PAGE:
So, Apache 2.4.24 is about to get tagged and tested Real Soon Now and I managed to find some time to work on proxy setups and mod_h2. Which was needed badly. The result - so far - is the shiny v1.7.5 which you can drop into an Apache 2.4.23.
If you still run the plain vanilla
mod_h2 that comes with Apache 2.4.23, you
will get several benefits from upgrading (be it from here or via the next Apache release). I
describe those in more detail below:
Connection timeouts are only active while doing IO. When the backend is happily chewing on a request,
mod_http2 will wait very patiently for it to produce something. Only when request processing reads or
writes and is blocked will the timeout happen. This also means that
ProxyTimeout is treated
Timeout, as it should be.
Example: you have timely clients and set a
Timeout of 10 seconds. So when reading DATA
for requests, or sending DATA for responses is blocked for more than 10 seconds, the request fails.
But in the backend, you have a slow, old application server and requests can be quite complex, so
you are willing to let it chew at a response for 5 minutes, before you suspect that something is
wrong. You set the
ProxyTimeout to 300 seconds.
Before it got fixed, such a setup was not possible, since the 10 seconds would always trigger, even while waiting on the backend to produce something. Not so now.
There was a CGI related problem. To be more exact, it was
mod_cgid related. You see,
talks to a daemon and needs some kind of identifier for each CGI process it triggers (so that it can kill a process
it is not happy with, for example). Since several
httpd processes might talk to the same daemon, such
an identifier needs to be unique among the whole server.
Now, connections have a server-wide unique ID and since there is only one request per connection, let's use
the connection id to identify our CGI request. And this works nicely for HTTP/1.1. However in HTTP/2, there are
several requests per connection at the same time. And up till now, when two or more of them where
mod_cgid assigned the same id. And maybe cancelled the wrong one. Yikes!
Since this only messed up CGIs on the same connection, it's not a security risk. You cannot mess with CGIs from someone else.
Happily, connection ids are of type
long. That means on 64-bit systems, and with the way Apache
generates these ids, it is possible to squeeze the HTTP/2 stream id into it and have no collisions. On 32-bit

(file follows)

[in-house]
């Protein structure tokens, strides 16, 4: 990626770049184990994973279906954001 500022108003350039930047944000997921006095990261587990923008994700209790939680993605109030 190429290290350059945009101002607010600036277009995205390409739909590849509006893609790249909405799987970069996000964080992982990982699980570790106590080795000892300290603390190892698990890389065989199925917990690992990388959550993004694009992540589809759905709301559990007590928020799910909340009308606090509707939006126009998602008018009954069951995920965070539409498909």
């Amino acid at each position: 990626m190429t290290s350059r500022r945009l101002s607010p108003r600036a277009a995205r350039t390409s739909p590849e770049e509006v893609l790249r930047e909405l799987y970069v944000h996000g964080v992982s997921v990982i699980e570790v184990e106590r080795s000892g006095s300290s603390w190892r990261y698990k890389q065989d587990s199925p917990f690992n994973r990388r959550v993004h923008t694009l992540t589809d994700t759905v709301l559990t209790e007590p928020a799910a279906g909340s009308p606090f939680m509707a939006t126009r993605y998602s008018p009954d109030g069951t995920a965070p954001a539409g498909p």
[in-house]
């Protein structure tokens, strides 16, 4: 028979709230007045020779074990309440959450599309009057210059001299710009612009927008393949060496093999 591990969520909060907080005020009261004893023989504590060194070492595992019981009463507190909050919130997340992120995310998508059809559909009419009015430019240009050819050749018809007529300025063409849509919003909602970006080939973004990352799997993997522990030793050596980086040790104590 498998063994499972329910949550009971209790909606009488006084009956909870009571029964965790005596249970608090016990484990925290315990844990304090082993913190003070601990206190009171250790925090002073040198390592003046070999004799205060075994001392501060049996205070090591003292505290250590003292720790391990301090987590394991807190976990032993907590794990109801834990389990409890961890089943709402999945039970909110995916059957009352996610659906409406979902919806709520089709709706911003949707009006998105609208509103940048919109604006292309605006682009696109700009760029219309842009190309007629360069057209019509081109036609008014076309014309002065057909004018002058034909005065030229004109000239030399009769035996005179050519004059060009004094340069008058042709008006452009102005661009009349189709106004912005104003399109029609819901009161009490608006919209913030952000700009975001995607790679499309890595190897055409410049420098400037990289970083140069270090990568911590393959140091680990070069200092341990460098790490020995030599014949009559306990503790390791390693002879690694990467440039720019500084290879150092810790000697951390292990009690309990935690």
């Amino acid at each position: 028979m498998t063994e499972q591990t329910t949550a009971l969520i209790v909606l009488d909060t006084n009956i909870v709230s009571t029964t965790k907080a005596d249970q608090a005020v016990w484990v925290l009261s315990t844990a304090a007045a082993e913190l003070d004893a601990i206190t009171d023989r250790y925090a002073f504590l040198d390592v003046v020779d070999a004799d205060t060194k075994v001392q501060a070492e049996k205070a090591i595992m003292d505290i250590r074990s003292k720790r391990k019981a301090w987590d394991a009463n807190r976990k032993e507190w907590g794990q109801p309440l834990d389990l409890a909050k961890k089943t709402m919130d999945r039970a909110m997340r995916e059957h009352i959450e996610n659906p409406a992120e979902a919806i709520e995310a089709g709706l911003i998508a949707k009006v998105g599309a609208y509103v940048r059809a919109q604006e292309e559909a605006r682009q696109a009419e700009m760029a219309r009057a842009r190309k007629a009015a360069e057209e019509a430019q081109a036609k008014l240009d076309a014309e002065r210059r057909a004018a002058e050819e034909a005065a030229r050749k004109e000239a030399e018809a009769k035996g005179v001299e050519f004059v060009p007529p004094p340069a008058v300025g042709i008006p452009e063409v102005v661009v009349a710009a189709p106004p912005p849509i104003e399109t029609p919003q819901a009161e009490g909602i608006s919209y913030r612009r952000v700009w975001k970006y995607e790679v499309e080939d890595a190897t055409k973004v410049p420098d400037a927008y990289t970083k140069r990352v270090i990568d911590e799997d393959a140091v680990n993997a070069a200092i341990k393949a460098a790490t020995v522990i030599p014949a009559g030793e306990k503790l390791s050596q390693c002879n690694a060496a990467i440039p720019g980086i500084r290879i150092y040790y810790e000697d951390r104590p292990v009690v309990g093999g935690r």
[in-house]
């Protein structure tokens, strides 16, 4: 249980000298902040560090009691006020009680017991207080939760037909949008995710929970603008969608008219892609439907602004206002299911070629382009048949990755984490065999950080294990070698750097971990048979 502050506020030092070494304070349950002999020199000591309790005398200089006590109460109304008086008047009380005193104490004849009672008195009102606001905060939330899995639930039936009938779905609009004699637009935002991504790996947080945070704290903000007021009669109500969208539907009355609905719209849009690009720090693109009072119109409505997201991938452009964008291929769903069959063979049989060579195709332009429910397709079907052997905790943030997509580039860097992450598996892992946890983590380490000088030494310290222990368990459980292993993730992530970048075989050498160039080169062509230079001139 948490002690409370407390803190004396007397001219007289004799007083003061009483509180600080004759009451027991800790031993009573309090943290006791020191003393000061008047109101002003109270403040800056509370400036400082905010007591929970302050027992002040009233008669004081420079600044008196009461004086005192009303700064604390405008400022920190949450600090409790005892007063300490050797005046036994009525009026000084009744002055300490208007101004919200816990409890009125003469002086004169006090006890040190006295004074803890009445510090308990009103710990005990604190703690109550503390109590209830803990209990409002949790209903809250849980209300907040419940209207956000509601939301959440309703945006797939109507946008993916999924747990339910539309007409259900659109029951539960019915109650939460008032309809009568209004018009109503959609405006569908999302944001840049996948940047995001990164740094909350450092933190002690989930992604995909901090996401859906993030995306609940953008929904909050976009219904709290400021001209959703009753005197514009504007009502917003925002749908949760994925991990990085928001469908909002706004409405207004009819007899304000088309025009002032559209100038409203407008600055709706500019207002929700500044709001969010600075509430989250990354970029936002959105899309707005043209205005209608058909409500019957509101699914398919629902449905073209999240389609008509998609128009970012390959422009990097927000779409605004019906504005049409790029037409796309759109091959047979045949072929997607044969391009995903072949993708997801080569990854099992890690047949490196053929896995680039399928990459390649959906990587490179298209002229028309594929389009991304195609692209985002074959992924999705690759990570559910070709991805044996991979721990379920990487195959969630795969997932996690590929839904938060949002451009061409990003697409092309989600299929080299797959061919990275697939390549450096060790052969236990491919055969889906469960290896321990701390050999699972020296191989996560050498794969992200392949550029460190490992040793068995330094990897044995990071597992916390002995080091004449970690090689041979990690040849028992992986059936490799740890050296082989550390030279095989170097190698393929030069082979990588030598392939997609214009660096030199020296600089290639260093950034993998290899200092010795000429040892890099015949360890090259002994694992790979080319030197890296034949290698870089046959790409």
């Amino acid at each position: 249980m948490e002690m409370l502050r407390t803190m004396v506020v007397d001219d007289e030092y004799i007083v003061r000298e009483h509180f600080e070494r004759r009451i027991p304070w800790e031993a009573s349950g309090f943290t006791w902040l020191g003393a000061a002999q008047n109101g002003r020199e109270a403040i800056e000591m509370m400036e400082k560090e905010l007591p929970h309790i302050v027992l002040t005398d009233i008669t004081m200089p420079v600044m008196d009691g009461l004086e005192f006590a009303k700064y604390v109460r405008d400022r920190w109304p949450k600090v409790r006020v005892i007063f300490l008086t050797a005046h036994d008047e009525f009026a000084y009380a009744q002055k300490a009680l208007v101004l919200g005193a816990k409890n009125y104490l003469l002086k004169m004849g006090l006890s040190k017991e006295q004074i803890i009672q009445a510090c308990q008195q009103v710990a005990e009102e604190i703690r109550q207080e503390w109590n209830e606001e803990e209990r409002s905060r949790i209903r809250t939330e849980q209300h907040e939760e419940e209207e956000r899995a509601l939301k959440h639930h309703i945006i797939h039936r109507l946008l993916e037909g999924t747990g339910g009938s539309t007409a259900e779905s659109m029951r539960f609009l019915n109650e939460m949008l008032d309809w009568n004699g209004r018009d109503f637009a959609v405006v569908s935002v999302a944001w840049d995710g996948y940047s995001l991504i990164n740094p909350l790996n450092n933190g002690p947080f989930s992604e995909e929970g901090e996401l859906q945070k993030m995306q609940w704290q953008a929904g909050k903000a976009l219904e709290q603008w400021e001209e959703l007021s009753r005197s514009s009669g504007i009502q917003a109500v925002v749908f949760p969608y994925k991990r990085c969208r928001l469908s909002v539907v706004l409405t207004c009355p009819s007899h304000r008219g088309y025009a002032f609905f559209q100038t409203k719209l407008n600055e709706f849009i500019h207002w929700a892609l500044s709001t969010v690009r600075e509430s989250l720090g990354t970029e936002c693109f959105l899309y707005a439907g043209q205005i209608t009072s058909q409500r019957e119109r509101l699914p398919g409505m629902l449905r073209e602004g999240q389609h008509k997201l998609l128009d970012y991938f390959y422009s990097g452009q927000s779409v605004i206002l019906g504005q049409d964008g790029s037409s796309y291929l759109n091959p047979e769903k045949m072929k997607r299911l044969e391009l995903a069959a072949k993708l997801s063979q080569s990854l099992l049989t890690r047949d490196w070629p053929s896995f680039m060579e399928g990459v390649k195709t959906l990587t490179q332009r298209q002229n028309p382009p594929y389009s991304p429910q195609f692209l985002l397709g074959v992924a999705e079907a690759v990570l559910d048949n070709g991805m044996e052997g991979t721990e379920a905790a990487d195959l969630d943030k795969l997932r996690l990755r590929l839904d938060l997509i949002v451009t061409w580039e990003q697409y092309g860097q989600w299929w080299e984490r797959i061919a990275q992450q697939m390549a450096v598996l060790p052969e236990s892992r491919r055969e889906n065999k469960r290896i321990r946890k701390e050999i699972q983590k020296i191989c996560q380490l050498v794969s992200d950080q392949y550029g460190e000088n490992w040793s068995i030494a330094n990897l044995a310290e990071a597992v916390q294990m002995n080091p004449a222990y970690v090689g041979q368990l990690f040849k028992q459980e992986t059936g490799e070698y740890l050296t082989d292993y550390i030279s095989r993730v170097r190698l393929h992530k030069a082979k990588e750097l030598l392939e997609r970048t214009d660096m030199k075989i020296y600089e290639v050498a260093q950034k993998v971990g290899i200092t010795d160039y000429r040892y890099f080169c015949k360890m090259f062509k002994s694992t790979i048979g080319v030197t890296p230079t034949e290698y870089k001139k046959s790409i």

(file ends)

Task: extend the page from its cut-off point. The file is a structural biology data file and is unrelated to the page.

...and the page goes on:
systems, though, this needs more work. And the final result is not in yet...
Needless to say, mod_http2 smoke tests now include those that run 50 uploads on 2 connections each against a CGI script and check the completeness of all results.
Many clients prefer the '
Expect: 100-continue' request header when performing uploads. This worked
for simple setups, but did not do the neccessary things when acting as a HTTP proxy. It generated the
100 Continue' response way too early and suppressed the header when talking to the backend server.
This has been fixed now.
Expect headers are passed to the backend and only when the backend sends
mod_http2 send this on to the client. So, now also HTTP/2 clients can be
100 Continue means "I am willing to take in your data, please send it".
Graceful server restarts lead to early request terminations. Now the module knows better and will process ongoing requests to the end before shutting down the connection. And it will notify the client that it is no longer willing to accept new ones.
When adding more and more upload tests, those also executed in the
and - to my misery - exhibited spurious failures now and then. What was going on?
A closer look (and tons of trace outputs) showed that the failed requests where all sending data to
mod_proxy_http2 did send it on to the backend and when the backend failed, no
one was in possession of the data any longer and the request had to fail.
But why did the backend fail? Turns out, it was no real failure, but the backend was just closing its
connection after a keepalive timeout expired. The Apache proxy infrastructure keeps connections around
for future reuse, so
mod_proxy_http2 often gets a connection where a HTTP/2 session has
already been established and used. It can fire new requests right away and everyone is happy.
But when the backend closed the connection, it sends a last
GOAWAY frame, which is sitting
in the connection buffers and make the connection look fine and healthy. It is handed to
which immediately sends requests over it, then reads only to find that the other side has already
left the party.
Originally, I though to fix this by letting
mod_proxy_http2 read from a live connection
first. If it finds a GOAWAY, it can chuck the connection and create a new one. But what if the GOAWAY
has not yet arrived, but is alreay on its way? The change would not help here.
What is implemented now is safe even in those cases:
mod_proxy_http2 will continue to
send of requests right away, but will suspend sending and request DATA until it is certain that the
connection is still good. This means that request processing can start without unnecessary delays,
but sending DATA will have the penalty of 1 RTT - if the connection was "old", e.g. did not receive
frames for more than a second.
This seems quite ok, because RTT to backends is usually small and on busy servers, where backend
connections stay busy, no delays are necessary.
Hope to have a new Apache release by the end of the month. If you cannot wait, grab the lastest HTTP/2 support here. And let me know how it worked for you!
Stefan Eissing, greenbytes GmbH
Copyright (C) 2016 greenbytes GmbH
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